ok, so I have an idea, and as far as I can tell, no one is doing it yet, so I am now left with that dangerous conundrum, to collaborate, or to not collaborate? Basically, I am not looking to do anything new just yet, just trying to do something in a new way, synthesizing some goodness into an otherwise dreary outlook, and having some fun learning about Eclipse. Such as that is, I am trying to put a little jruby on machine(s), maven, some Android dev stuff, all in an attempt to tidy up my brainz and get to hacking my way around a Motorola fone, like say a Droid (snicker snicker), maybe I will own one by the summer. My Bro-in-law has a droid now, and I am trying to think of a good app to write for him, he's in the landscaping industry, so I've gots a few ideas. right now, I have a couple of ham radio ideas also floating around my noggin, but in order to really work them all out, I must first attain some knowledge of how exactly everything fits together.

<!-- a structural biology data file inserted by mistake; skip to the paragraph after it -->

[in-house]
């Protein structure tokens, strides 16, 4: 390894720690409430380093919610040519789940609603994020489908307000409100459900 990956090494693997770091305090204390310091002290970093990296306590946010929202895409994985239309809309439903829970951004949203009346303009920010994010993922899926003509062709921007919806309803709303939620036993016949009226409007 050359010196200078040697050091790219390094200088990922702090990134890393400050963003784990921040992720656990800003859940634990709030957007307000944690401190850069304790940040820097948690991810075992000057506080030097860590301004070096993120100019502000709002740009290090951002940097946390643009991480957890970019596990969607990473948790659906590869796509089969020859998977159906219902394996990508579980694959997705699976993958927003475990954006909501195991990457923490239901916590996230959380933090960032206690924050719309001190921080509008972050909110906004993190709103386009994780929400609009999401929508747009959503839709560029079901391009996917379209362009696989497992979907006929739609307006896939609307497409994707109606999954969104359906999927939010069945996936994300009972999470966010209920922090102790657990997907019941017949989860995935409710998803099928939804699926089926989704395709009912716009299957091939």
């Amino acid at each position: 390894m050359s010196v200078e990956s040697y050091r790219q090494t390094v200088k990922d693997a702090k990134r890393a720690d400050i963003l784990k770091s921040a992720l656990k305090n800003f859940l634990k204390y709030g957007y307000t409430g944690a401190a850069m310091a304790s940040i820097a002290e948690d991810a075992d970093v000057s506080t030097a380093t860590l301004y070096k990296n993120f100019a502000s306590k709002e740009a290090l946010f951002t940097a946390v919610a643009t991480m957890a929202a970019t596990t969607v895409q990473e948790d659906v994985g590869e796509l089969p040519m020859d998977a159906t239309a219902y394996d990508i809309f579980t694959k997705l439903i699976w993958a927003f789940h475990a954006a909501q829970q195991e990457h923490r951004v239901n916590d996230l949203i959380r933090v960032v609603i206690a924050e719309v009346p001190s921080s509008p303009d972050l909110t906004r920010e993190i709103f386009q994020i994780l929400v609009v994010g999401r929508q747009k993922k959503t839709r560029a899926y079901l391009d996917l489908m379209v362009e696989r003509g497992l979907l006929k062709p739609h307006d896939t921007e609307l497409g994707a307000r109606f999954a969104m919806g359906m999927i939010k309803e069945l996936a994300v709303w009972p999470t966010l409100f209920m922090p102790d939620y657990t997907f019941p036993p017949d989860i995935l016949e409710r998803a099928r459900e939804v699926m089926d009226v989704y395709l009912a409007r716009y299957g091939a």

I ain't gonna lie, Eclipse got a learnin' curve, I mean, POM, Java, all this java junk is weird to me right now, I admit, it scares me, but I see in it all a potential to take me to the next level. I have got to do it! Been a while since I've had a case of the "got to"'s like this.
I have goals.
Goal 1. Learn some Java.
Goal 2. Learn some Eclipse.
Goal 3. Develop useful app for Android using BDD.
Thursday, February 11, 2010
I like me for me!